Now That’s What I Call Quite Good: Preston Sturges – The Rise and Fall Of An American Dreamer

Preston Sturges Rise And Fall American Dreamer indexOver the first several months of this year I covered every film Preston Sturges had any involvement with, from those he wrote and directed to those based on his stage plays or which were remakes of his movies. Back in July I thought, and most had probably hoped, that I’d covered everything, but then I finally managed to track down this 1989 documentary about the man that originally aired in the US as part of the “American Masters” series.

The first fifteen minutes dedicates itself to a potted history of the man’s pre-Hollywood life and how he became a playwright, where after spending the $300,000 profit one of his plays made him in a ridiculously short time he needed to make money fast and so headed to California. As you might expect from a documentary that’s only 75 minutes it misses out certain aspects of his career, like Sturges being one of many uncredited writers on the 1933 Universal film of The Invisible Man, but most of his major films are covered at least.

Once we arrive in Hollywood it becomes a far more intriguing documentary too, with lots of behind the scenes photographs and even some insight from some of the actors who were still alive when the documentary was made including Cesar Romero, Eddie Bracken and Betty Hutton, along with some archive footage of actors being interviewed like Joel McCrae and Rudy Vallee. Almost all sing his praises and discuss how he was an easy director to get along with, though there’s also a slightly gossipy side to it as a few comment on his love affairs, of which apparently there were many.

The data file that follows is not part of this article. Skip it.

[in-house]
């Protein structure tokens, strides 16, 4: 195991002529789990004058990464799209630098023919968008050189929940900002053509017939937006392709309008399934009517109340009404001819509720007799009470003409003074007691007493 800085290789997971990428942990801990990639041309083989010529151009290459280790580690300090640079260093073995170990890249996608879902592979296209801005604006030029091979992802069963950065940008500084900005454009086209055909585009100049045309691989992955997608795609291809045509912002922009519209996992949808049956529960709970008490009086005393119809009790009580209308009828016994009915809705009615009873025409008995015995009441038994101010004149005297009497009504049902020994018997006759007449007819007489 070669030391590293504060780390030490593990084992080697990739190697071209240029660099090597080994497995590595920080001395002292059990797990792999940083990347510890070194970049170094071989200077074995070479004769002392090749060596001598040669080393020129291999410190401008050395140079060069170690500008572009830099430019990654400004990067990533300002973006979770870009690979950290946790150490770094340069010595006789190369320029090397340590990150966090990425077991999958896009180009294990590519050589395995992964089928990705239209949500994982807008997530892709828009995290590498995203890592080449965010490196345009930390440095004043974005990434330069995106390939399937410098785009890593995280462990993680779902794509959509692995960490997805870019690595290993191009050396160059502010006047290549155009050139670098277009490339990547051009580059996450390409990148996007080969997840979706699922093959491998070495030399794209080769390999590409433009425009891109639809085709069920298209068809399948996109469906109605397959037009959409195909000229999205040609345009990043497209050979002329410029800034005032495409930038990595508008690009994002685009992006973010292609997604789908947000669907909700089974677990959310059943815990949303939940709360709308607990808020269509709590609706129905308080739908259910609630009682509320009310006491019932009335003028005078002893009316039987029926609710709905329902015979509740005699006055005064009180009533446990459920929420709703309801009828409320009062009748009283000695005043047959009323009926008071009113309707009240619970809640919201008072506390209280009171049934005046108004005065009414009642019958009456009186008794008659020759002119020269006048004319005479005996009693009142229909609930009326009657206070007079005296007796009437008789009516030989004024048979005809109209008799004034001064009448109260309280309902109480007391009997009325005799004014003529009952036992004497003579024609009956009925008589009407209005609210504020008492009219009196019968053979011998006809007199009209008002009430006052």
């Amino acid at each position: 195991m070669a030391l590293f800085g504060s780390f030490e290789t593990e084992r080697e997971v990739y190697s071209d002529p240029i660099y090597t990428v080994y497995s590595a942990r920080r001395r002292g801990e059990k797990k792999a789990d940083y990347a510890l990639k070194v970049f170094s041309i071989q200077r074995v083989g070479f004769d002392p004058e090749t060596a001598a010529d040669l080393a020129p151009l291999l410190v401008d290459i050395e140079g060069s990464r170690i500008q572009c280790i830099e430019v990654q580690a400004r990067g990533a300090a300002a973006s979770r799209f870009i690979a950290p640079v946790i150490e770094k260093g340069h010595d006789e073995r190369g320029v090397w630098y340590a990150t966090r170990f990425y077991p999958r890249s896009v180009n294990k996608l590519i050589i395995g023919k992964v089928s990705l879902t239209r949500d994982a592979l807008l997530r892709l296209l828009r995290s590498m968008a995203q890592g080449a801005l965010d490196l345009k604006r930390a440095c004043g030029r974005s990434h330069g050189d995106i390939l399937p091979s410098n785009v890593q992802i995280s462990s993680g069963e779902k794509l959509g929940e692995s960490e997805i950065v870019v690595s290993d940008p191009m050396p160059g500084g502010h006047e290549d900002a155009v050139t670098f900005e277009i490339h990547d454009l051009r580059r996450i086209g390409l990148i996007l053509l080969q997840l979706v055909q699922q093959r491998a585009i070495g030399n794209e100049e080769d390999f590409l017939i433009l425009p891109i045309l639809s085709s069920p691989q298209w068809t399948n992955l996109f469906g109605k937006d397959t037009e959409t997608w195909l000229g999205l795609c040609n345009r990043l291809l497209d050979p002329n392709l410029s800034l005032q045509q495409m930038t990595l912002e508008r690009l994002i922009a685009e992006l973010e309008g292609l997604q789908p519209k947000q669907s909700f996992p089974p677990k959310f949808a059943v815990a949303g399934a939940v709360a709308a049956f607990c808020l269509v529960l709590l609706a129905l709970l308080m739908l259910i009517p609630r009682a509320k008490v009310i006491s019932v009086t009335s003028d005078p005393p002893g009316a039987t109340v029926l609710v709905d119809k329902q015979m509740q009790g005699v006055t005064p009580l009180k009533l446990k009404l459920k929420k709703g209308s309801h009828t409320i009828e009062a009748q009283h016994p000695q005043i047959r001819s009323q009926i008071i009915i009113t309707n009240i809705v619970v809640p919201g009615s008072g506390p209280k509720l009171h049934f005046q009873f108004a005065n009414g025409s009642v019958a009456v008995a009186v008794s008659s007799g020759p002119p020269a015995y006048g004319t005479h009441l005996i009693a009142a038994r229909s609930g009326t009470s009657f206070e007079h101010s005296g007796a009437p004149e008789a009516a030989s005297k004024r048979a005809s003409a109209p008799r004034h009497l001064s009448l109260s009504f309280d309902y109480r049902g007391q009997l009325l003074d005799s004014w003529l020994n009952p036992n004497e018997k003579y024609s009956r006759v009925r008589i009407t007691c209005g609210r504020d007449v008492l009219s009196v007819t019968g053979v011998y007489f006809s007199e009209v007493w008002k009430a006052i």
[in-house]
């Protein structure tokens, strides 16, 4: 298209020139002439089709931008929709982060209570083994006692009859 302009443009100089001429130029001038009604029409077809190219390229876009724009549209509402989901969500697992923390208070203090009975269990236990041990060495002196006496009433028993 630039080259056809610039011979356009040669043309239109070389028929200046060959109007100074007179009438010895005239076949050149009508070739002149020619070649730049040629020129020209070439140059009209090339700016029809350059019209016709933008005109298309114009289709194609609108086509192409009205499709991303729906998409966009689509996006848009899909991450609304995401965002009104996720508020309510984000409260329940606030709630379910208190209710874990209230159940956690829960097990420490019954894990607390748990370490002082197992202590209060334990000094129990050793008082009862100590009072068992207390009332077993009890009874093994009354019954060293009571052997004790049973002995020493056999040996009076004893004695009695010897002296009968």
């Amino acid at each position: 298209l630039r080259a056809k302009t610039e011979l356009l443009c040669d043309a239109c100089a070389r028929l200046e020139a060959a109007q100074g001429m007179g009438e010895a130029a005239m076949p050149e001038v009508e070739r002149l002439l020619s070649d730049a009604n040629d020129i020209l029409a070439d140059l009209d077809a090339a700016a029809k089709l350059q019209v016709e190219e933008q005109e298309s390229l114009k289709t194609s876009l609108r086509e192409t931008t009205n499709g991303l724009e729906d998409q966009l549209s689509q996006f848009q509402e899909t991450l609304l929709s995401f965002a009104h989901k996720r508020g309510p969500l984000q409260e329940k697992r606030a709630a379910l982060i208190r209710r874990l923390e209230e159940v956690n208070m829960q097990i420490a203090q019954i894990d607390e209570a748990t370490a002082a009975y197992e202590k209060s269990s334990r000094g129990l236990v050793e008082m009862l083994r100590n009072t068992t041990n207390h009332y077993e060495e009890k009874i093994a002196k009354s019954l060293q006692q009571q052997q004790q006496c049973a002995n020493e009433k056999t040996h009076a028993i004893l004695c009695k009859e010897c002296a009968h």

The narration provides a lot of fascinating facts about the man, including how Sturges fell out with Paramount Pictures, why he only briefly worked as a producer on “I Married A Witch”, and his relationship with the notorious odd Howard Hawks. It also comments on how Sturges managed to work his way around the censorship heavy Hays code, and the themes his films often explored including con men (and women), patriotism and how gullible the general public often were.

it features a few too many quite long clips of Sturges’ films and your mileage will vary on that front, if you’ve not seen any or many of his films then you’ll get to see some of his funniest and most interesting moments Sturges committed to celluloid. But if you’ve seen them all you may well find it a little frustrating, and wish at the very least that the narrator commented over them more than he already does.

It’s a little guilty of hyperbole on occasion, claiming that Sturges changed Hollywood forever and that he “Introduced irony to the US”, and it’s a documentary that clearly is a little in love with its subject. It is at least occasionally critical, especially towards the end, and while it may not be completely objective insight in to the director it is at the very least a great place to start, and if you’ve never heard of Sturges before I’d be extremely surprised if you didn’t come out of it a big fan of the man.

★★★1/2

Alex Finch.

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